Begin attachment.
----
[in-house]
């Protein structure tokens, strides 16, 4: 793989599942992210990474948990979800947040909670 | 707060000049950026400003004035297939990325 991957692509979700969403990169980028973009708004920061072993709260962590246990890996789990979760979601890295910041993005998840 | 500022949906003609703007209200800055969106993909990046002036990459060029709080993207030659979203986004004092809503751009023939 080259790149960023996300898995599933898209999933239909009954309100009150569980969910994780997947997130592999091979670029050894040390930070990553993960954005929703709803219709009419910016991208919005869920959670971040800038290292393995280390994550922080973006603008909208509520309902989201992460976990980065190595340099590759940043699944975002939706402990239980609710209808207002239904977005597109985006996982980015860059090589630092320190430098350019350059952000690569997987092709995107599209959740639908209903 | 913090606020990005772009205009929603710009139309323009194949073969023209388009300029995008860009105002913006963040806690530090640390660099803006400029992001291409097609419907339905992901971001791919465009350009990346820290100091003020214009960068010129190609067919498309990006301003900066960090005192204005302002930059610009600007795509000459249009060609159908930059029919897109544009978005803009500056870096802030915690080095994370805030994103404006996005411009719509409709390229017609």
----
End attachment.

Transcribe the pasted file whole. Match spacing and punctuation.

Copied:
[in-house]
């Protein structure tokens, strides 16, 4: 793989599942992210990474948990979800947040909670 | 707060000049950026400003004035297939990325 991957692509979700969403990169980028973009708004920061072993709260962590246990890996789990979760979601890295910041993005998840 | 500022949906003609703007209200800055969106993909990046002036990459060029709080993207030659979203986004004092809503751009023939 080259790149960023996300898995599933898209999933239909009954309100009150569980969910994780997947997130592999091979670029050894040390930070990553993960954005929703709803219709009419910016991208919005869920959670971040800038290292393995280390994550922080973006603008909208509520309902989201992460976990980065190595340099590759940043699944975002939706402990239980609710209808207002239904977005597109985006996982980015860059090589630092320190430098350019350059952000690569997987092709995107599209959740639908209903 | 913090606020990005772009205009929603710009139309323009194949073969023209388009300029995008860009105002913006963040806690530090640390660099803006400029992001291409097609419907339905992901971001791919465009350009990346820290100091003020214009960068010129190609067919498309990006301003900066960090005192204005302002930059610009600007795509000459249009060609159908930059029919897109544009978005803009500056870096802030915690080095994370805030994103404006996005411009719509409709390229017609």